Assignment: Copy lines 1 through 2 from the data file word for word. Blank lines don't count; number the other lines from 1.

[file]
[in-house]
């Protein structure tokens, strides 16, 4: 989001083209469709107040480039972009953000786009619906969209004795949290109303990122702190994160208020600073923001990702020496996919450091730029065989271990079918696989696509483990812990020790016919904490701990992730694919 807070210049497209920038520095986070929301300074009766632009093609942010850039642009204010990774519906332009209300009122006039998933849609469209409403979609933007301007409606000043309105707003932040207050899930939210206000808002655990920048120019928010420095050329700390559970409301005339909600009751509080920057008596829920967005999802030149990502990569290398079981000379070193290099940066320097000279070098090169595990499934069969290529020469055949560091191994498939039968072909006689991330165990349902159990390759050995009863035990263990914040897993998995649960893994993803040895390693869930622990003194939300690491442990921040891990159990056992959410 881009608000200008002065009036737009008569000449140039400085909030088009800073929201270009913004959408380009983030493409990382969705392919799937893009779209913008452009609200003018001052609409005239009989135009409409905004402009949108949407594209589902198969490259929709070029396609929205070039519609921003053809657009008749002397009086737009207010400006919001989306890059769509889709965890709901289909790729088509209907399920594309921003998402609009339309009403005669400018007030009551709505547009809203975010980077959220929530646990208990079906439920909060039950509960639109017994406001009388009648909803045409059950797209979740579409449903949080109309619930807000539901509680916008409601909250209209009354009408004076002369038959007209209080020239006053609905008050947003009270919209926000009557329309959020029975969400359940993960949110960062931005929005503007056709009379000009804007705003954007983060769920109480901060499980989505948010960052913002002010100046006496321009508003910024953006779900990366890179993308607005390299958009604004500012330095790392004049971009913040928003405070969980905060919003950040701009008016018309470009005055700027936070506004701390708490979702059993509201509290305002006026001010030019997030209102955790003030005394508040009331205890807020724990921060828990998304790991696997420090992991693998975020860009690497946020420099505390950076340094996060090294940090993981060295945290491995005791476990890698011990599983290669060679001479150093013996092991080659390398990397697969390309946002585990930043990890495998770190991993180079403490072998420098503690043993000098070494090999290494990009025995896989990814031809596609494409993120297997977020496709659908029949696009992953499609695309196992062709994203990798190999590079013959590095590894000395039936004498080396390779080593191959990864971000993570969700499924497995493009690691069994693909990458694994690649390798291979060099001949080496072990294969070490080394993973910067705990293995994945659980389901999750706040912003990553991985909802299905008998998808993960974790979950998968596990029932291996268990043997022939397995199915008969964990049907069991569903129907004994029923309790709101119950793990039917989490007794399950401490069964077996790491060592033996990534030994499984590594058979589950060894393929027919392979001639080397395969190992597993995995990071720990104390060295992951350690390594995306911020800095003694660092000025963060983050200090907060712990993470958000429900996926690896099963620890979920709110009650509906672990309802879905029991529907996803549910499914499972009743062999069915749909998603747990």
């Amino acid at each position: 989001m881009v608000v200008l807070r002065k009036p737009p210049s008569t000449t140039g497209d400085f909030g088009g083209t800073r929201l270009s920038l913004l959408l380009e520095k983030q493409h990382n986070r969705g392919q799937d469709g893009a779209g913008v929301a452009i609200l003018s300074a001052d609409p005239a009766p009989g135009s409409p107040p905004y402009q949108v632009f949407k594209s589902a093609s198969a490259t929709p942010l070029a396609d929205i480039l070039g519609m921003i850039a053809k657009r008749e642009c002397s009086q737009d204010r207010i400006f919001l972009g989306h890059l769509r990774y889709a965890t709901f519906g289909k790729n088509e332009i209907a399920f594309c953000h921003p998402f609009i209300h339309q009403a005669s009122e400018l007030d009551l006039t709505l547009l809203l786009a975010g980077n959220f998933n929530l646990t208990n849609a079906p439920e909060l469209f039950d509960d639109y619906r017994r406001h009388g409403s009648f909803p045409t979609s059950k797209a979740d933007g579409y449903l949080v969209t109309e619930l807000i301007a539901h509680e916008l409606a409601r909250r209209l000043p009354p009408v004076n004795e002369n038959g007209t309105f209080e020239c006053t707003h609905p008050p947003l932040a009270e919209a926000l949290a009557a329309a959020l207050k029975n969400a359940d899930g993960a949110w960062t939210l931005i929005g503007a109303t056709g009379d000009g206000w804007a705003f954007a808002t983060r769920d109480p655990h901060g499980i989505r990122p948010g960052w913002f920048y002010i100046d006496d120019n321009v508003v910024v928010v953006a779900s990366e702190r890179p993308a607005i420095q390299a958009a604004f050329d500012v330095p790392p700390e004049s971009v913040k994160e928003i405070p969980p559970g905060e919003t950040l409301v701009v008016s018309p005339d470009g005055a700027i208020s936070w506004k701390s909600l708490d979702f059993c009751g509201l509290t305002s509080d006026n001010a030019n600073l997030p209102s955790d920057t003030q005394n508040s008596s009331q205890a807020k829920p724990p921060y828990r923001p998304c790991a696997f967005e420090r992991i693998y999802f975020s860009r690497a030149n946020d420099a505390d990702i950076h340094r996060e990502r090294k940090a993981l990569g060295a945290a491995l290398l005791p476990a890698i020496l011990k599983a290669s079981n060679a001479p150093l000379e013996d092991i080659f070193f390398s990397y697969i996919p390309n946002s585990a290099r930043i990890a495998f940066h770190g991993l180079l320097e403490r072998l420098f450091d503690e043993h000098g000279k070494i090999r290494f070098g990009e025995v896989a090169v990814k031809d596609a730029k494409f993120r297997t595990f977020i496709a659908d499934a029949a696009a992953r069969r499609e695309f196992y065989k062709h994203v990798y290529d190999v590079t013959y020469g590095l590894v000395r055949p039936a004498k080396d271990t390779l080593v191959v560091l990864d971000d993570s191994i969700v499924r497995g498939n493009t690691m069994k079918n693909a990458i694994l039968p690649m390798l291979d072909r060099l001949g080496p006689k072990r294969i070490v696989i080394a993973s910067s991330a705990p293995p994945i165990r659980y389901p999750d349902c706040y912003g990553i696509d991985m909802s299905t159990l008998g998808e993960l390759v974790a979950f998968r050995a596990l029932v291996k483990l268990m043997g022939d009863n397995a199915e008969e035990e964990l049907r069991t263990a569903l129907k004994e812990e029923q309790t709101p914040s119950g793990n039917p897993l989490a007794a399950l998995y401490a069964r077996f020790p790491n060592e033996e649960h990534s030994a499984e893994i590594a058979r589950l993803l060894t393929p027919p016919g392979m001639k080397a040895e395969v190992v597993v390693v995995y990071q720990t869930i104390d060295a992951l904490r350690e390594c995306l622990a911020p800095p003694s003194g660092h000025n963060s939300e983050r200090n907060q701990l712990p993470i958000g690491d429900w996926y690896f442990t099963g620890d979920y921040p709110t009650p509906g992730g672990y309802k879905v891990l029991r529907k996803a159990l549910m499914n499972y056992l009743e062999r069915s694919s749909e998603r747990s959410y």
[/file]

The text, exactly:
[in-house]
């Protein structure tokens, strides 16, 4: 989001083209469709107040480039972009953000786009619906969209004795949290109303990122702190994160208020600073923001990702020496996919450091730029065989271990079918696989696509483990812990020790016919904490701990992730694919 807070210049497209920038520095986070929301300074009766632009093609942010850039642009204010990774519906332009209300009122006039998933849609469209409403979609933007301007409606000043309105707003932040207050899930939210206000808002655990920048120019928010420095050329700390559970409301005339909600009751509080920057008596829920967005999802030149990502990569290398079981000379070193290099940066320097000279070098090169595990499934069969290529020469055949560091191994498939039968072909006689991330165990349902159990390759050995009863035990263990914040897993998995649960893994993803040895390693869930622990003194939300690491442990921040891990159990056992959410 881009608000200008002065009036737009008569000449140039400085909030088009800073929201270009913004959408380009983030493409990382969705392919799937893009779209913008452009609200003018001052609409005239009989135009409409905004402009949108949407594209589902198969490259929709070029396609929205070039519609921003053809657009008749002397009086737009207010400006919001989306890059769509889709965890709901289909790729088509209907399920594309921003998402609009339309009403005669400018007030009551709505547009809203975010980077959220929530646990208990079906439920909060039950509960639109017994406001009388009648909803045409059950797209979740579409449903949080109309619930807000539901509680916008409601909250209209009354009408004076002369038959007209209080020239006053609905008050947003009270919209926000009557329309959020029975969400359940993960949110960062931005929005503007056709009379000009804007705003954007983060769920109480901060499980989505948010960052913002002010100046006496321009508003910024953006779900990366890179993308607005390299958009604004500012330095790392004049971009913040928003405070969980905060919003950040701009008016018309470009005055700027936070506004701390708490979702059993509201509290305002006026001010030019997030209102955790003030005394508040009331205890807020724990921060828990998304790991696997420090992991693998975020860009690497946020420099505390950076340094996060090294940090993981060295945290491995005791476990890698011990599983290669060679001479150093013996092991080659390398990397697969390309946002585990930043990890495998770190991993180079403490072998420098503690043993000098070494090999290494990009025995896989990814031809596609494409993120297997977020496709659908029949696009992953499609695309196992062709994203990798190999590079013959590095590894000395039936004498080396390779080593191959990864971000993570969700499924497995493009690691069994693909990458694994690649390798291979060099001949080496072990294969070490080394993973910067705990293995994945659980389901999750706040912003990553991985909802299905008998998808993960974790979950998968596990029932291996268990043997022939397995199915008969964990049907069991569903129907004994029923309790709101119950793990039917989490007794399950401490069964077996790491060592033996990534030994499984590594058979589950060894393929027919392979001639080397395969190992597993995995990071720990104390060295992951350690390594995306911020800095003694660092000025963060983050200090907060712990993470958000429900996926690896099963620890979920709110009650509906672990309802879905029991529907996803549910499914499972009743062999069915749909998603747990």